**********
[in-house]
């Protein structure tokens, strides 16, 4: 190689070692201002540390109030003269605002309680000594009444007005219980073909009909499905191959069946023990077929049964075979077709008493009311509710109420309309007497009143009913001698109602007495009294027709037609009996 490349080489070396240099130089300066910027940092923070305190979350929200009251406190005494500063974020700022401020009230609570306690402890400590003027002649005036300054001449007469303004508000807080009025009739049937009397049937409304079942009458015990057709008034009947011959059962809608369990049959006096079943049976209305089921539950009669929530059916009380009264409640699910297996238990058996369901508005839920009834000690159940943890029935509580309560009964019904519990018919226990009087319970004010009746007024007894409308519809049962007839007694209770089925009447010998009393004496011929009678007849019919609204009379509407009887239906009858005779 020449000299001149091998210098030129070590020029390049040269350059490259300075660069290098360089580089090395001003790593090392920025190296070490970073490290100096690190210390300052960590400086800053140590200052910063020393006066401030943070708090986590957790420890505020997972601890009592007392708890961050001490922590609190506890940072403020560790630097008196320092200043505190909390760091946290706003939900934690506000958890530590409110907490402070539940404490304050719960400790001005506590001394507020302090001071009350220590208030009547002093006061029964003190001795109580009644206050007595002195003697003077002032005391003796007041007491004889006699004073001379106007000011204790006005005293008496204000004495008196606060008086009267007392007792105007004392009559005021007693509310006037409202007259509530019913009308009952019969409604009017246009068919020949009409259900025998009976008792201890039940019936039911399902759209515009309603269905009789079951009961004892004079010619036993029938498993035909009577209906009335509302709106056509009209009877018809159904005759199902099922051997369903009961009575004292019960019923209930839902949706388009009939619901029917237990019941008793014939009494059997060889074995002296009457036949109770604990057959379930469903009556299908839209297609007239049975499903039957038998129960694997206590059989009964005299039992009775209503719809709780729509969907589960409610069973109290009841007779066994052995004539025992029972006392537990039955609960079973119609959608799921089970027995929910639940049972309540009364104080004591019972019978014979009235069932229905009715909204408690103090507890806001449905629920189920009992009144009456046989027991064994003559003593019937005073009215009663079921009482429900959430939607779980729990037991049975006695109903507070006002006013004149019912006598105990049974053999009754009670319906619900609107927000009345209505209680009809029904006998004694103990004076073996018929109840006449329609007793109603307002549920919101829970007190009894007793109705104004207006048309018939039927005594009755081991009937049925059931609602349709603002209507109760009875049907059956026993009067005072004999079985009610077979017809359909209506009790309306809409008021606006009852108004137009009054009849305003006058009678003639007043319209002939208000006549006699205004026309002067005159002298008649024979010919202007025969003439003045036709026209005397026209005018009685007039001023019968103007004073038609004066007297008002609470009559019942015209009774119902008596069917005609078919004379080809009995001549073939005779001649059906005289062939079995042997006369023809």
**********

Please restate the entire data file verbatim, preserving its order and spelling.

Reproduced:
[in-house]
């Protein structure tokens, strides 16, 4: 190689070692201002540390109030003269605002309680000594009444007005219980073909009909499905191959069946023990077929049964075979077709008493009311509710109420309309007497009143009913001698109602007495009294027709037609009996 490349080489070396240099130089300066910027940092923070305190979350929200009251406190005494500063974020700022401020009230609570306690402890400590003027002649005036300054001449007469303004508000807080009025009739049937009397049937409304079942009458015990057709008034009947011959059962809608369990049959006096079943049976209305089921539950009669929530059916009380009264409640699910297996238990058996369901508005839920009834000690159940943890029935509580309560009964019904519990018919226990009087319970004010009746007024007894409308519809049962007839007694209770089925009447010998009393004496011929009678007849019919609204009379509407009887239906009858005779 020449000299001149091998210098030129070590020029390049040269350059490259300075660069290098360089580089090395001003790593090392920025190296070490970073490290100096690190210390300052960590400086800053140590200052910063020393006066401030943070708090986590957790420890505020997972601890009592007392708890961050001490922590609190506890940072403020560790630097008196320092200043505190909390760091946290706003939900934690506000958890530590409110907490402070539940404490304050719960400790001005506590001394507020302090001071009350220590208030009547002093006061029964003190001795109580009644206050007595002195003697003077002032005391003796007041007491004889006699004073001379106007000011204790006005005293008496204000004495008196606060008086009267007392007792105007004392009559005021007693509310006037409202007259509530019913009308009952019969409604009017246009068919020949009409259900025998009976008792201890039940019936039911399902759209515009309603269905009789079951009961004892004079010619036993029938498993035909009577209906009335509302709106056509009209009877018809159904005759199902099922051997369903009961009575004292019960019923209930839902949706388009009939619901029917237990019941008793014939009494059997060889074995002296009457036949109770604990057959379930469903009556299908839209297609007239049975499903039957038998129960694997206590059989009964005299039992009775209503719809709780729509969907589960409610069973109290009841007779066994052995004539025992029972006392537990039955609960079973119609959608799921089970027995929910639940049972309540009364104080004591019972019978014979009235069932229905009715909204408690103090507890806001449905629920189920009992009144009456046989027991064994003559003593019937005073009215009663079921009482429900959430939607779980729990037991049975006695109903507070006002006013004149019912006598105990049974053999009754009670319906619900609107927000009345209505209680009809029904006998004694103990004076073996018929109840006449329609007793109603307002549920919101829970007190009894007793109705104004207006048309018939039927005594009755081991009937049925059931609602349709603002209507109760009875049907059956026993009067005072004999079985009610077979017809359909209506009790309306809409008021606006009852108004137009009054009849305003006058009678003639007043319209002939208000006549006699205004026309002067005159002298008649024979010919202007025969003439003045036709026209005397026209005018009685007039001023019968103007004073038609004066007297008002609470009559019942015209009774119902008596069917005609078919004379080809009995001549073939005779001649059906005289062939079995042997006369023809």